How Louis XIV inspired a generation of furniture

Posted on 1st June 2011 in French Designers, Furniture Designers

Louis XVI, along with his wife Marie Antoinette, helped usher in a new period of furniture design called the Louis XVI style. What exactly what this modern furniture style and where did it originate? To start, you have to consider the design period prior to Louis XVI and Marie Antoinette was a more Rococo-influenced furniture design period.

Rococo, which is considered late Baroque, was even more heavily ornamented and full of overlays and intricate designs as royalty and nobility used these unique furniture designs to signify their wealth and the ostentatious displays were perfectly acceptable. This style was softer, more feminine, but also much more ornate. Chairs with solid carvings and rich fabrics overlaid on the seats. Tables with gold inlays and rich in marquetry dominated the time period. Rococo is described as whimsical, floral, unsymmetrical, off-balance, off-color and ornate, carved designs. By the time Louis XVI’s predecessor passed on the throne, modern furniture and interior designers had already taken a turn towards simpler furniture designs and only needed a slight nudge to continue in that direction.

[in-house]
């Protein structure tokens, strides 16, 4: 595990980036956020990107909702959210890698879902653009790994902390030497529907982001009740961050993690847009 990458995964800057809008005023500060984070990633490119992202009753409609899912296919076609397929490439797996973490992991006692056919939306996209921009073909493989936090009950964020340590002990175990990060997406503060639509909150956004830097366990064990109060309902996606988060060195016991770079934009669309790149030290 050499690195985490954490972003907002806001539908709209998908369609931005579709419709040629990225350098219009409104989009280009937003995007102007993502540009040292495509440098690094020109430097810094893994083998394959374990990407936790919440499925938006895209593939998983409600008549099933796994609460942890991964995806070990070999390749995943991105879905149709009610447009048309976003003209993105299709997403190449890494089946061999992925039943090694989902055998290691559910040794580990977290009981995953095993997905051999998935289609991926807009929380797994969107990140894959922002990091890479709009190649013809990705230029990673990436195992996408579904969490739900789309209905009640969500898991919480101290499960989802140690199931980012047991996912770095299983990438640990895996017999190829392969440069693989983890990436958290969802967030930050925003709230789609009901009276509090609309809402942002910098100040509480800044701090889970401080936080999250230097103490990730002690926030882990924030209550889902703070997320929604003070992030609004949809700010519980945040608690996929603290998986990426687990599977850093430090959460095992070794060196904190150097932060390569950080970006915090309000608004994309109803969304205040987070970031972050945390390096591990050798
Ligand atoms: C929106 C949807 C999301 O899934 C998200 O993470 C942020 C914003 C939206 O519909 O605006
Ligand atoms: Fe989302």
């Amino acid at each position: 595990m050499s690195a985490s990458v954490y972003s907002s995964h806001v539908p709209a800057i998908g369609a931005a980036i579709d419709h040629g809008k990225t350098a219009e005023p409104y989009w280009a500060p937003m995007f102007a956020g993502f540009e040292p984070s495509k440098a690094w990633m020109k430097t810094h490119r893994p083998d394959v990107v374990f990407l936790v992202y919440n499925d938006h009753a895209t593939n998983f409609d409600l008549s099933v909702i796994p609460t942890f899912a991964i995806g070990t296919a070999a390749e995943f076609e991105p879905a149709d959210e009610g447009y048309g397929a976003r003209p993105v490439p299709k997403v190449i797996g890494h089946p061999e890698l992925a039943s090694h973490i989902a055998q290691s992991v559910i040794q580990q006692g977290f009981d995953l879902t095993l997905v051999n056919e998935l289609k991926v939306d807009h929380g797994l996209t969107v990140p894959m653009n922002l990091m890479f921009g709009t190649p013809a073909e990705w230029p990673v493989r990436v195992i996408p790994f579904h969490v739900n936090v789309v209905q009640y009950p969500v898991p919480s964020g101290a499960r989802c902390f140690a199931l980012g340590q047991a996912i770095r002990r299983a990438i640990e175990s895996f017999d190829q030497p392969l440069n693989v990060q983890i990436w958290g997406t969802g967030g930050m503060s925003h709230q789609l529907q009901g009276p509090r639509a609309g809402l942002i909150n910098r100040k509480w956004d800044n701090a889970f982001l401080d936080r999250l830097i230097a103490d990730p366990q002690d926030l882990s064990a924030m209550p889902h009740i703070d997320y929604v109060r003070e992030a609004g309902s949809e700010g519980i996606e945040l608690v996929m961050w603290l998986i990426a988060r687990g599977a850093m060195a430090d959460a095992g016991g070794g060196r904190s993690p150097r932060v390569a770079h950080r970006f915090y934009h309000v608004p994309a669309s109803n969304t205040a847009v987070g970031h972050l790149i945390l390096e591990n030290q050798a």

The new king of France and his wife helped usher in a return to cleaner, simpler designs with basic ornamentation, but a stronger lack of ostentatious ornamental overlay on the tables and chairs. The duo readily lived the simpler life and regularly resisted fancier interior designs and ornate furnishings for their suite.

Much of the furniture was made out of wood and still had ornate hints such as fancy handles on a cabinet, but the cabinet was bare of intricate overlay. As generations were used to utilizing the emblem motif, this was a hard feature to relinquish. Furniture was made with straight tapered legs and mahogany was in high demand. Oval back chairs with material padding in the back and bottom were popular with curved arms extending out, attached to the base of the chair. Nice fabrics were popular here, but these chairs tended to be more for ornamentation than pure comfort (those these days they are made much more comfortable with modern technology).

Louis XVI brought furniture back to a realistic level that is still popular today and its rustic influence is still felt today in American designs and in wood designs around the world. Lines became straighter and what was once seen as a wonton expression of ornamentation became a cleaner, more modest look for modern home furniture design.

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